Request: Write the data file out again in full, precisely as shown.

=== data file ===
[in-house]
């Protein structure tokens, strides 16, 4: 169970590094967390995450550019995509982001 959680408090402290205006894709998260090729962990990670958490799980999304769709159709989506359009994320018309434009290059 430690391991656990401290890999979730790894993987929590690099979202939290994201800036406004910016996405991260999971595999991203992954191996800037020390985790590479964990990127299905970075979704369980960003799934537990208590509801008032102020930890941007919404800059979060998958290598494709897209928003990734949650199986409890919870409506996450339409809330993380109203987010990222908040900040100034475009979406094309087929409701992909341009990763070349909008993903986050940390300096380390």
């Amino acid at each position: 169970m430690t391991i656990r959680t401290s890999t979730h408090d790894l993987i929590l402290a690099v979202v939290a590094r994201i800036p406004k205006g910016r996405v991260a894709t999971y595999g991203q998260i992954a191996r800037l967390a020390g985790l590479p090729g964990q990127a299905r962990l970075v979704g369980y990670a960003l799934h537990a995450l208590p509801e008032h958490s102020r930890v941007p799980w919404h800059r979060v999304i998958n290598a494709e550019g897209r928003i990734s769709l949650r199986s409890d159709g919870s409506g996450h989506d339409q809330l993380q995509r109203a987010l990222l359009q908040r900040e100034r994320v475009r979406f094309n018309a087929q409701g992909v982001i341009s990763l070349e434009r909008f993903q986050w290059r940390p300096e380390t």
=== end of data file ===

[in-house]
């Protein structure tokens, strides 16, 4: 169970590094967390995450550019995509982001 959680408090402290205006894709998260090729962990990670958490799980999304769709159709989506359009994320018309434009290059 430690391991656990401290890999979730790894993987929590690099979202939290994201800036406004910016996405991260999971595999991203992954191996800037020390985790590479964990990127299905970075979704369980960003799934537990208590509801008032102020930890941007919404800059979060998958290598494709897209928003990734949650199986409890919870409506996450339409809330993380109203987010990222908040900040100034475009979406094309087929409701992909341009990763070349909008993903986050940390300096380390």
């Amino acid at each position: 169970m430690t391991i656990r959680t401290s890999t979730h408090d790894l993987i929590l402290a690099v979202v939290a590094r994201i800036p406004k205006g910016r996405v991260a894709t999971y595999g991203q998260i992954a191996r800037l967390a020390g985790l590479p090729g964990q990127a299905r962990l970075v979704g369980y990670a960003l799934h537990a995450l208590p509801e008032h958490s102020r930890v941007p799980w919404h800059r979060v999304i998958n290598a494709e550019g897209r928003i990734s769709l949650r199986s409890d159709g919870s409506g996450h989506d339409q809330l993380q995509r109203a987010l990222l359009q908040r900040e100034r994320v475009r979406f094309n018309a087929q409701g992909v982001i341009s990763l070349e434009r909008f993903q986050w290059r940390p300096e380390t």